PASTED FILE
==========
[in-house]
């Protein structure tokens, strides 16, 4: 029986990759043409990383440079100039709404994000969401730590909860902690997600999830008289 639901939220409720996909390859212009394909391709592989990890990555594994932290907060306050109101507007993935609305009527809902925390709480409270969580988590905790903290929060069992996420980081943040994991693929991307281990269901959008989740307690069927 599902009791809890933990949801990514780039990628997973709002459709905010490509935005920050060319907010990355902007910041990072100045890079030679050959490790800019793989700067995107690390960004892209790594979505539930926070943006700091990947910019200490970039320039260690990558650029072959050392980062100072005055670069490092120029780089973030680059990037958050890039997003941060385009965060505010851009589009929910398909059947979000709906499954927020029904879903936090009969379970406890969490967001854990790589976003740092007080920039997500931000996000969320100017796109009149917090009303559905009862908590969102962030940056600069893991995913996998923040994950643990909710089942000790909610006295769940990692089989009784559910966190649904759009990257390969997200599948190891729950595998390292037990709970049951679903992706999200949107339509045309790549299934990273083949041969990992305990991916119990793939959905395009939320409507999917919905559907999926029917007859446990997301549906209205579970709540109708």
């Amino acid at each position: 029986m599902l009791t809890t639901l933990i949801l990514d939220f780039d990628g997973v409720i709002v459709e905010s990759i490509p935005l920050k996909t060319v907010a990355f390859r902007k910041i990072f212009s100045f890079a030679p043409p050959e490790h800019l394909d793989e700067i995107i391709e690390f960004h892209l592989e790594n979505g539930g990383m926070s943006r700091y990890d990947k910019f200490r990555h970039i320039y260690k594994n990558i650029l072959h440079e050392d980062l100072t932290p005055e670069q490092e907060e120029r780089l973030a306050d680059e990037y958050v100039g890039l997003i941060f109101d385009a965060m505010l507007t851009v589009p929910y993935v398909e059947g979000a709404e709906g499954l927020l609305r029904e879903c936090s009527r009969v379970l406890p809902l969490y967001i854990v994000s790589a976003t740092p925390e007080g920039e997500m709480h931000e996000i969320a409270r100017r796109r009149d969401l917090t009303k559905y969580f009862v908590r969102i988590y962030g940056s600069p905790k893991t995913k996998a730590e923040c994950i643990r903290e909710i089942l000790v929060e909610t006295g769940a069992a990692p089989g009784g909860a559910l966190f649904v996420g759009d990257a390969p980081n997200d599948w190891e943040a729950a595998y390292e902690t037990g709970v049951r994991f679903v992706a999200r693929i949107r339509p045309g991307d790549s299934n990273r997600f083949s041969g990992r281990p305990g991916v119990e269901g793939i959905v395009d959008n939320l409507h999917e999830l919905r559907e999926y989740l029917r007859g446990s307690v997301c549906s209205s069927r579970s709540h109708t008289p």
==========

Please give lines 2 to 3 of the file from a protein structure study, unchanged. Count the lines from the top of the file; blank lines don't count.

């Protein structure tokens, strides 16, 4: 029986990759043409990383440079100039709404994000969401730590909860902690997600999830008289 639901939220409720996909390859212009394909391709592989990890990555594994932290907060306050109101507007993935609305009527809902925390709480409270969580988590905790903290929060069992996420980081943040994991693929991307281990269901959008989740307690069927 599902009791809890933990949801990514780039990628997973709002459709905010490509935005920050060319907010990355902007910041990072100045890079030679050959490790800019793989700067995107690390960004892209790594979505539930926070943006700091990947910019200490970039320039260690990558650029072959050392980062100072005055670069490092120029780089973030680059990037958050890039997003941060385009965060505010851009589009929910398909059947979000709906499954927020029904879903936090009969379970406890969490967001854990790589976003740092007080920039997500931000996000969320100017796109009149917090009303559905009862908590969102962030940056600069893991995913996998923040994950643990909710089942000790909610006295769940990692089989009784559910966190649904759009990257390969997200599948190891729950595998390292037990709970049951679903992706999200949107339509045309790549299934990273083949041969990992305990991916119990793939959905395009939320409507999917919905559907999926029917007859446990997301549906209205579970709540109708």
């Amino acid at each position: 029986m599902l009791t809890t639901l933990i949801l990514d939220f780039d990628g997973v409720i709002v459709e905010s990759i490509p935005l920050k996909t060319v907010a990355f390859r902007k910041i990072f212009s100045f890079a030679p043409p050959e490790h800019l394909d793989e700067i995107i391709e690390f960004h892209l592989e790594n979505g539930g990383m926070s943006r700091y990890d990947k910019f200490r990555h970039i320039y260690k594994n990558i650029l072959h440079e050392d980062l100072t932290p005055e670069q490092e907060e120029r780089l973030a306050d680059e990037y958050v100039g890039l997003i941060f109101d385009a965060m505010l507007t851009v589009p929910y993935v398909e059947g979000a709404e709906g499954l927020l609305r029904e879903c936090s009527r009969v379970l406890p809902l969490y967001i854990v994000s790589a976003t740092p925390e007080g920039e997500m709480h931000e996000i969320a409270r100017r796109r009149d969401l917090t009303k559905y969580f009862v908590r969102i988590y962030g940056s600069p905790k893991t995913k996998a730590e923040c994950i643990r903290e909710i089942l000790v929060e909610t006295g769940a069992a990692p089989g009784g909860a559910l966190f649904v996420g759009d990257a390969p980081n997200d599948w190891e943040a729950a595998y390292e902690t037990g709970v049951r994991f679903v992706a999200r693929i949107r339509p045309g991307d790549s299934n990273r997600f083949s041969g990992r281990p305990g991916v119990e269901g793939i959905v395009d959008n939320l409507h999917e999830l919905r559907e999926y989740l029917r007859g446990s307690v997301c549906s209205s069927r579970s709540h109708t008289p």